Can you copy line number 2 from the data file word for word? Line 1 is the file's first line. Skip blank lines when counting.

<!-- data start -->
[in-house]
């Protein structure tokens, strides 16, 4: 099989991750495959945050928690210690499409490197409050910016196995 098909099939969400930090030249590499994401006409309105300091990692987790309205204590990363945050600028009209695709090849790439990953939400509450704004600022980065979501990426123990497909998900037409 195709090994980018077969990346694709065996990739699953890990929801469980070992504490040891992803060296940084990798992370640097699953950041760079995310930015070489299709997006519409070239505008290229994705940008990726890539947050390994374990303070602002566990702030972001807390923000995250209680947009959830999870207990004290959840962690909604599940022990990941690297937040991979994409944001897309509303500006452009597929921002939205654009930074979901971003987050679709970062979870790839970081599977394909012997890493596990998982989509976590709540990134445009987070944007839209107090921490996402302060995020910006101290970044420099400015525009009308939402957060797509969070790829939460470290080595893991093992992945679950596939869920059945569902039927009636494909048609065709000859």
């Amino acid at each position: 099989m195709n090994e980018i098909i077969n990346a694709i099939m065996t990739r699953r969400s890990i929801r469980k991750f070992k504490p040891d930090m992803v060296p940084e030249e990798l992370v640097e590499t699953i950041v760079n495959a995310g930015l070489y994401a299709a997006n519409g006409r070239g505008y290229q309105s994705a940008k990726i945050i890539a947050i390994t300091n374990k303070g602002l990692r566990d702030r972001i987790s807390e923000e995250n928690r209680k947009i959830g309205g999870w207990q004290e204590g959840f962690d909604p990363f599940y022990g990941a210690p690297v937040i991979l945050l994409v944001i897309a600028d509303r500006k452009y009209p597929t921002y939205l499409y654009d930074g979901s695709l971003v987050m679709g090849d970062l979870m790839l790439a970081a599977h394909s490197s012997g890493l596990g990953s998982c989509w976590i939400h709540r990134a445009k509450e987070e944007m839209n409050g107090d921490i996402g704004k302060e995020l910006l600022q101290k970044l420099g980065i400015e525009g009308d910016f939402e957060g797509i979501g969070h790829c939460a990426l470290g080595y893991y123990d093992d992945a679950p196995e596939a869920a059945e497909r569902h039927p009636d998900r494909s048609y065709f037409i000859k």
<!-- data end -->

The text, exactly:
């Protein structure tokens, strides 16, 4: 099989991750495959945050928690210690499409490197409050910016196995 098909099939969400930090030249590499994401006409309105300091990692987790309205204590990363945050600028009209695709090849790439990953939400509450704004600022980065979501990426123990497909998900037409 195709090994980018077969990346694709065996990739699953890990929801469980070992504490040891992803060296940084990798992370640097699953950041760079995310930015070489299709997006519409070239505008290229994705940008990726890539947050390994374990303070602002566990702030972001807390923000995250209680947009959830999870207990004290959840962690909604599940022990990941690297937040991979994409944001897309509303500006452009597929921002939205654009930074979901971003987050679709970062979870790839970081599977394909012997890493596990998982989509976590709540990134445009987070944007839209107090921490996402302060995020910006101290970044420099400015525009009308939402957060797509969070790829939460470290080595893991093992992945679950596939869920059945569902039927009636494909048609065709000859």